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High Cholesterol LOWERS The Risk of Diabetes

London: People with high cholesterol are less likely to have diabetes, which may help explain why statins may trigger the condition. Researchers found rates of type 2 diabetes among 25,000 patients with inherited hypercholesterolemia – a genetic disorder leading to high cholesterol levels – were significantly lower than among their unaffected relatives.

Some studies suggest people taking cholesterol-lowering agents face an increased risk of up to 46 percent of developing diabetes, with higher risk linked to higher doses of the drugs.

High Cholesterol LOWERS The Risk of Diabetes

However, experts say the absolute risk of diabetes is lower than the benefits of statins in cutting heart attacks and deaths. Scientists are unclear about the cause of the link between statins and diabetes, although statins are known to impair insulin function.

One theory is that statins increase the activity of ‘bad’ cholesterol which increases its uptake into cells including the pancreas, which could cause it to malfunction.

The genetic defect in hypercholesterolemia makes the body unable to remove low-density lipoprotein (LDL, or ‘bad’) cholesterol from the blood, resulting in high levels of LDL in the blood.

As a result, researchers suggest, the condition would naturally reduce the level of LDL processing by the pancreas and ultimately lead to lower rates of diabetes. Dr John Kastelein and colleagues at the Academic Medical Centre in Amsterdam assessed the rate of type 2 diabetes between 25,000 people with inherited hypercholesterolemia and their unaffected relatives.

They found a prevalence of type 2 diabetes was 1.75 percent in familial hypercholesterolemia patients, compared to 2.93 percent in unaffected relatives. Even after taking into account factors such as body fat, patients with hypercholesterolemia were half as likely to have type 2 diabetes, says a report in the Journal of the American Medical Association.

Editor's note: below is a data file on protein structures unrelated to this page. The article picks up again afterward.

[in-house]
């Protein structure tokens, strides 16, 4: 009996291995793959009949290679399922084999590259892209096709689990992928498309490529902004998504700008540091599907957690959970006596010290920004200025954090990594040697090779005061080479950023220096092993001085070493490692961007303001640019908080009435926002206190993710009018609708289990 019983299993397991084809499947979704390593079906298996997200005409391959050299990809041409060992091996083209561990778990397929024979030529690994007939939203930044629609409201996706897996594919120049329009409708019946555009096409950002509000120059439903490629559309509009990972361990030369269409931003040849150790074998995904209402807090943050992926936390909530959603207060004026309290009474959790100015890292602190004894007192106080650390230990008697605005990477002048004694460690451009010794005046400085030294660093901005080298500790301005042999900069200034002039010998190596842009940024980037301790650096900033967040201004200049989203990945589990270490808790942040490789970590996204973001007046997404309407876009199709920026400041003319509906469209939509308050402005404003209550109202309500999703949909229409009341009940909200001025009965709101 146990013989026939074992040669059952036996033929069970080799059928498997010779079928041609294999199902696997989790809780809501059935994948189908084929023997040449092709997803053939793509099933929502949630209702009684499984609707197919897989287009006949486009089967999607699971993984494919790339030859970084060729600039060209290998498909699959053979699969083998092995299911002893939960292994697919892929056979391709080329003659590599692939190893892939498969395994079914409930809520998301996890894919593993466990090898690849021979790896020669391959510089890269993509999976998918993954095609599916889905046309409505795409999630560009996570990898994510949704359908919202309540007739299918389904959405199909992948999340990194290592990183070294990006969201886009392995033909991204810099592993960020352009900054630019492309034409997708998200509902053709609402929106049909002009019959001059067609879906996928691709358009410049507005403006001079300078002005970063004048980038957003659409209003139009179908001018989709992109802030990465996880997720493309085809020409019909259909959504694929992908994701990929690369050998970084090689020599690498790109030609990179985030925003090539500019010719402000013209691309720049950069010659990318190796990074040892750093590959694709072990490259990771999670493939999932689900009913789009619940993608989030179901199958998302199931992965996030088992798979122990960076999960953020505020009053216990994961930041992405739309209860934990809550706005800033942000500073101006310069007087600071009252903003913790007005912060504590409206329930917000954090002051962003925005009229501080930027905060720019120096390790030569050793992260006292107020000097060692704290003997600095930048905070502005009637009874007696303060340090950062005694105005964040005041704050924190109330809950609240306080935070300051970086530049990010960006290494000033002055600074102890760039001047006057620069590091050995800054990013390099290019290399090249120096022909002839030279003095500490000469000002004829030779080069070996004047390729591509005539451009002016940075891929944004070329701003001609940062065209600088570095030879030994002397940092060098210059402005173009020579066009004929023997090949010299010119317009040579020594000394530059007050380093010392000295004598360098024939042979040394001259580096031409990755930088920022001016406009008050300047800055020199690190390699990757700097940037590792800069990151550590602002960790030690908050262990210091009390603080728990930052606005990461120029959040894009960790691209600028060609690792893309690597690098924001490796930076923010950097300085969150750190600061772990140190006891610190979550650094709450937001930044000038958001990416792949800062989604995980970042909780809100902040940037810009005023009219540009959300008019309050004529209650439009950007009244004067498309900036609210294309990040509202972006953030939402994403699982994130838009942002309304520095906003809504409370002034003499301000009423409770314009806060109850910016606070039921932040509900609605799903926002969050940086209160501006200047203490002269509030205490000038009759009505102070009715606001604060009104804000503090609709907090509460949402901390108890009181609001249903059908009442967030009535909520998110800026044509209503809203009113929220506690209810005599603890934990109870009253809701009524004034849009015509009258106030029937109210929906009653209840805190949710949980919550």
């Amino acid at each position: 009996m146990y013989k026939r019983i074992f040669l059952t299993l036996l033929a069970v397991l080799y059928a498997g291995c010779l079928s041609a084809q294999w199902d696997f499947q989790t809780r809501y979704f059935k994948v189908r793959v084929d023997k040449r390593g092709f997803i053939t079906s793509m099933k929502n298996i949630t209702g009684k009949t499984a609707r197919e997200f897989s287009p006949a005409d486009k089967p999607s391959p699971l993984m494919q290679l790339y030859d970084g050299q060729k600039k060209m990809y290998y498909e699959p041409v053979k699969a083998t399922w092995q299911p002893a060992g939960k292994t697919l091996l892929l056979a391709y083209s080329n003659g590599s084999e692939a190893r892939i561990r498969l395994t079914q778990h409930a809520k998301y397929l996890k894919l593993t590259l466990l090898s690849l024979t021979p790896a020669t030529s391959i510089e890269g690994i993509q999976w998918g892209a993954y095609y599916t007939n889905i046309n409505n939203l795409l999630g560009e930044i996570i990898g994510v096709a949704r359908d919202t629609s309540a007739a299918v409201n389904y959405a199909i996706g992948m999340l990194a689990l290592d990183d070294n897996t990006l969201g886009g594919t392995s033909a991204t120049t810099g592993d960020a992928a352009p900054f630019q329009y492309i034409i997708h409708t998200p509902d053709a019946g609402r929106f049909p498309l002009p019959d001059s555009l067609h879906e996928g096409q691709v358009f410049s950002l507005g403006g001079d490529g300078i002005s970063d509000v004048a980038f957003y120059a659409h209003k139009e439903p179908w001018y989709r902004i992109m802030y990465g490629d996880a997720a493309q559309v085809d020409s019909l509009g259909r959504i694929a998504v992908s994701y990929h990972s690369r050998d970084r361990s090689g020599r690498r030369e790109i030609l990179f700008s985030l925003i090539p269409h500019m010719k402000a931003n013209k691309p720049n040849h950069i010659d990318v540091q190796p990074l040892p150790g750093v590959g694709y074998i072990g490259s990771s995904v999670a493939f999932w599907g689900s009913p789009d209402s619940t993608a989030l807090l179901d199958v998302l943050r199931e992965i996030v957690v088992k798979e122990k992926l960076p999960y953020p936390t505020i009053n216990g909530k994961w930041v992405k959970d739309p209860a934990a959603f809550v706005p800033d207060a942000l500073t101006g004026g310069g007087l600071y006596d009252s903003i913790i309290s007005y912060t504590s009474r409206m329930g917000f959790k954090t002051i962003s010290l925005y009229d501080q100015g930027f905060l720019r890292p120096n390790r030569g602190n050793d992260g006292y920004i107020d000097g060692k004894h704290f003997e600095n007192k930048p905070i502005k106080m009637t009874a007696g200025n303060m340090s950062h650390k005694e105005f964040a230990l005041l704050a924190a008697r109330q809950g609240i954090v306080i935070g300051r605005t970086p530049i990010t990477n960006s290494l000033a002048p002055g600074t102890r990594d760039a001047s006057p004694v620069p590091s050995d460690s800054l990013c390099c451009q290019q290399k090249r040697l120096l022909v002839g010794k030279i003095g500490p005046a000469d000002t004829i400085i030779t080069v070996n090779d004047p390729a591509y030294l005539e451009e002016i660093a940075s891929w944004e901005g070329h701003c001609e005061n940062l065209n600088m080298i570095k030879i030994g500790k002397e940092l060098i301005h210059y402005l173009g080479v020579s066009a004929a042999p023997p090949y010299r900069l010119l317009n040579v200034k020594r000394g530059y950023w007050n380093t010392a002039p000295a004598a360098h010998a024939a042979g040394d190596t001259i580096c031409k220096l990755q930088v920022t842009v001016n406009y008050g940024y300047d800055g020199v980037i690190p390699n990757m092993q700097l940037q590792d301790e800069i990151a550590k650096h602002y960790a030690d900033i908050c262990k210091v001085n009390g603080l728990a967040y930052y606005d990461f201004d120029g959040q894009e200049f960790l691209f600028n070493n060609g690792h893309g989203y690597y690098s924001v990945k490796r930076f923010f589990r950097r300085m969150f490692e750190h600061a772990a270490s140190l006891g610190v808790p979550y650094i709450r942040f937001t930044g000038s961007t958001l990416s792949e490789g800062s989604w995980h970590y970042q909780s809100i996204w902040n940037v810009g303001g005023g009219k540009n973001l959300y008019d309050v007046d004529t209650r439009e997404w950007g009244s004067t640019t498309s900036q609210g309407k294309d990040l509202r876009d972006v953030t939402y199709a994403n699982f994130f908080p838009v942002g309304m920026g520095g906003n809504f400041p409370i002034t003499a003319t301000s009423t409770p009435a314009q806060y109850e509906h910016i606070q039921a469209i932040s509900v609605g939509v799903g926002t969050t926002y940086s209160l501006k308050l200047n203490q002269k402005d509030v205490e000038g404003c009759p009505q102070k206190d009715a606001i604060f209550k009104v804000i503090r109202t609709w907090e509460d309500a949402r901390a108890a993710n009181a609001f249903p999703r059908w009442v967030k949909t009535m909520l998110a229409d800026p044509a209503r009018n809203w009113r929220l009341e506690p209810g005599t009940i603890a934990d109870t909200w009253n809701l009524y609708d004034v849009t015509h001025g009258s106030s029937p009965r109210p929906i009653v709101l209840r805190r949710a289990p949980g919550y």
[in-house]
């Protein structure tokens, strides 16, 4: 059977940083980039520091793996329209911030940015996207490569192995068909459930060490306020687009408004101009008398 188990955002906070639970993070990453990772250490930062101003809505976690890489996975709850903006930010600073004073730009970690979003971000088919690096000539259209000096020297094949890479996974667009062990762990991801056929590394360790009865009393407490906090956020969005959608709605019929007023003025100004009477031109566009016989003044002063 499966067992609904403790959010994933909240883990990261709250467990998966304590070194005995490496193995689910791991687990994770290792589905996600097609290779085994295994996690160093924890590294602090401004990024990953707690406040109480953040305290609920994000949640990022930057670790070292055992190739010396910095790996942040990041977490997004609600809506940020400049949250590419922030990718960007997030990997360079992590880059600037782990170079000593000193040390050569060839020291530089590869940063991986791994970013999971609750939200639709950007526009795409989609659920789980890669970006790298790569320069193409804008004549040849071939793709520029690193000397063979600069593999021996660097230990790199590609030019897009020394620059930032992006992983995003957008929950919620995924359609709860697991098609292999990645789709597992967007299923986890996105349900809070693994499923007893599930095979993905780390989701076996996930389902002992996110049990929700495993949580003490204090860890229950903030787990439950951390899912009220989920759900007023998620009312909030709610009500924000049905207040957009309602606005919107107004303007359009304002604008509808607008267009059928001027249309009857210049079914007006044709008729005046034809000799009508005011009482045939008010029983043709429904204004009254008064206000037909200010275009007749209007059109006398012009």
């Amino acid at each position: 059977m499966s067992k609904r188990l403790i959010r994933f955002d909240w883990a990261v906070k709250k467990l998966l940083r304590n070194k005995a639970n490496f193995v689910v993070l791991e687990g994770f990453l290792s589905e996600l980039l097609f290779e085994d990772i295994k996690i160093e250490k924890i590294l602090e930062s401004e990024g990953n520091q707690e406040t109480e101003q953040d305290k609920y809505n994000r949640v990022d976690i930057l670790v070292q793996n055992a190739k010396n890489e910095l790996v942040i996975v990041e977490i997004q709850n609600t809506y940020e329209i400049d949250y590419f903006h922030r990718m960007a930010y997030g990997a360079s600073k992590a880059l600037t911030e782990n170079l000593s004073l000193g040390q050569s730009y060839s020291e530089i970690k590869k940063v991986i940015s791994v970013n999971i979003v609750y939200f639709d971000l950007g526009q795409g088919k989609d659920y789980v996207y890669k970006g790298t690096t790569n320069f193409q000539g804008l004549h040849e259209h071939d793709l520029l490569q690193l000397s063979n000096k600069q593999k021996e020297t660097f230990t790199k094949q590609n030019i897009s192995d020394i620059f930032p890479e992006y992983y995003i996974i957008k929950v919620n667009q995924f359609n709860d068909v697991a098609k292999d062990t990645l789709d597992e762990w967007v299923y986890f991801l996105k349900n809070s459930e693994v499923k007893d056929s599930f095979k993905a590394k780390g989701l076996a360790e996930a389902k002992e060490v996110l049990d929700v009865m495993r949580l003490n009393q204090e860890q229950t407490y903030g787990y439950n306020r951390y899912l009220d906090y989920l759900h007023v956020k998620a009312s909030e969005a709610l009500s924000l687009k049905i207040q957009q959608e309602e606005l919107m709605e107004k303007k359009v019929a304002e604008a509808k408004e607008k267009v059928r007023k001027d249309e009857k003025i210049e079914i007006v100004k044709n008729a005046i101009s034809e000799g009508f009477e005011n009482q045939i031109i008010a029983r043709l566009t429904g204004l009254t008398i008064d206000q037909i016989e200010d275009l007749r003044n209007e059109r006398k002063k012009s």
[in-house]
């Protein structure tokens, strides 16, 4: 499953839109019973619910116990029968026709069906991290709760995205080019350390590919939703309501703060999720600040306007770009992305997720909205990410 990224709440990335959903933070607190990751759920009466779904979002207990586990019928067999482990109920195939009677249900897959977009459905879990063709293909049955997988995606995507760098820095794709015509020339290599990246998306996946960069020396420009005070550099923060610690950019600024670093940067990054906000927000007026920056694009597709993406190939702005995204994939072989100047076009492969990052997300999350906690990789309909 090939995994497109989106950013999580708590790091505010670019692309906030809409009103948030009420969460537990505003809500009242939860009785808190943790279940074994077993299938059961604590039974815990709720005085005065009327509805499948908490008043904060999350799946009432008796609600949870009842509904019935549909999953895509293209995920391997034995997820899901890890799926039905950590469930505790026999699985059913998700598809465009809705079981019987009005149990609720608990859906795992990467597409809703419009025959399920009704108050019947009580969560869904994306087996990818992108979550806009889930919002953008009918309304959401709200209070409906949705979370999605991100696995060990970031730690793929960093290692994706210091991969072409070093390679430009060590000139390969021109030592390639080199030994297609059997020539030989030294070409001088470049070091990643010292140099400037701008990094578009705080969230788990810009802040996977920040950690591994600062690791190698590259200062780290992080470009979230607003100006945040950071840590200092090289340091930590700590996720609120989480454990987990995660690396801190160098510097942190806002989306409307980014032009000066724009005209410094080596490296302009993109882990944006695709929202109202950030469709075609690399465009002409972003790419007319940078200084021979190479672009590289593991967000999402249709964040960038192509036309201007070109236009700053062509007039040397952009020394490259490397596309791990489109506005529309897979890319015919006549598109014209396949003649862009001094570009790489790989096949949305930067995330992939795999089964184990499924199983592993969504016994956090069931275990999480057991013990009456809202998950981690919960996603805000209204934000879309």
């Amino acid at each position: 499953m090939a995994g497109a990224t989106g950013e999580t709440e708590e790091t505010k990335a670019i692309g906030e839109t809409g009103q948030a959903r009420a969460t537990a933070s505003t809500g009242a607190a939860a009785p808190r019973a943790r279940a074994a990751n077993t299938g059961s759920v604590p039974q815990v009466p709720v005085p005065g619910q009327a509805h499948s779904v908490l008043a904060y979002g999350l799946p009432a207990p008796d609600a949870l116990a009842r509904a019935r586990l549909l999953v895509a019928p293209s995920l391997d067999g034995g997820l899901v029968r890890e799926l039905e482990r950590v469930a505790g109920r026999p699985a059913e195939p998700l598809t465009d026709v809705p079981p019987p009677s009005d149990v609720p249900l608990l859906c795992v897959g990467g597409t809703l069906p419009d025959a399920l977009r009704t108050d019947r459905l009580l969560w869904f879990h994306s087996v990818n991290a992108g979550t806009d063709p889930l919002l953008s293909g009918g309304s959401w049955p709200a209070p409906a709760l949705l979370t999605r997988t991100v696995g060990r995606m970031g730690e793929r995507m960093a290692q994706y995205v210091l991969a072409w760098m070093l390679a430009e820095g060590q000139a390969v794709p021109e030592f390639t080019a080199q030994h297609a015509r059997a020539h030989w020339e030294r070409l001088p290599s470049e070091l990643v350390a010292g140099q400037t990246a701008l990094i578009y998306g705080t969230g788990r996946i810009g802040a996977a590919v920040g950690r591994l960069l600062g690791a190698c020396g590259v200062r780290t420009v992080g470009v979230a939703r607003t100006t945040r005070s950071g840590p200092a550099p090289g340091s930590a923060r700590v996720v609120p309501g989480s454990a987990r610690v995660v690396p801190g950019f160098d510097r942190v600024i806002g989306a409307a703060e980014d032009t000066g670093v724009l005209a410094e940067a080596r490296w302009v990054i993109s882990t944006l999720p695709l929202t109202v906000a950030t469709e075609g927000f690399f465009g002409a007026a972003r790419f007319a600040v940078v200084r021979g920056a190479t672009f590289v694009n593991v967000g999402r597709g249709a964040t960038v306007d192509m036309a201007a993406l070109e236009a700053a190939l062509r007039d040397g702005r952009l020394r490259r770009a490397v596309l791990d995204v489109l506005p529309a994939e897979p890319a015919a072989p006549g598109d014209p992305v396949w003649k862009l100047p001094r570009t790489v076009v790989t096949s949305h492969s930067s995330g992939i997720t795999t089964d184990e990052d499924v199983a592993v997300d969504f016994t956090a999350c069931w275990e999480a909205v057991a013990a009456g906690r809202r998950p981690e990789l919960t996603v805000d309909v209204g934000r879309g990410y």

Dr Kastelein said: ‘The small absolute difference in the prevalence of type 2 diabetes between patients with familial hypercholesterolemia and unaffected relatives will not have a major influence on individual risk for type 2 diabetes.

‘However, the substantial relative difference of 50 per cent, together with previous findings, might suggest an effect of intracellular cholesterol metabolism on pancreatic beta-cell function. ‘Nevertheless, a plethora of pathways contribute to the development of type 2 diabetes, and therefore, the mechanism we discuss here can only be one part of the pathogenesis of this highly complex disease.’

‘If these findings are confirmed in longitudinal studies, they might provide support for the development of new approaches to the prevention and treatment of type 2 diabetes by improving function and survival of pancreatic beta cells’ he added.

More than eight million adults take statins, and they are the most widely prescribed drugs in the UK.

Dr. David Preiss, the clinical senior lecturer at the Institute of Cardiovascular and Medical Sciences, Glasgow University, said there was growing evidence of a complex interplay between blood fats, blood glucose, and fat stores, in which statins and other agents appear to affect diabetes risk.

He said: ‘From a clinical perspective, the findings should allay any concerns about the potential effect of statins (in causing diabetes) when treating patients with familial hypercholesterolemia from childhood or young adulthood gave that these patients appear to be at low risk for diabetes.

‘However, this does not, and should not, alter guidance regarding the use of these important medications in patients at elevated cardiovascular risk given the clear overall benefit of statin therapy’ he added.

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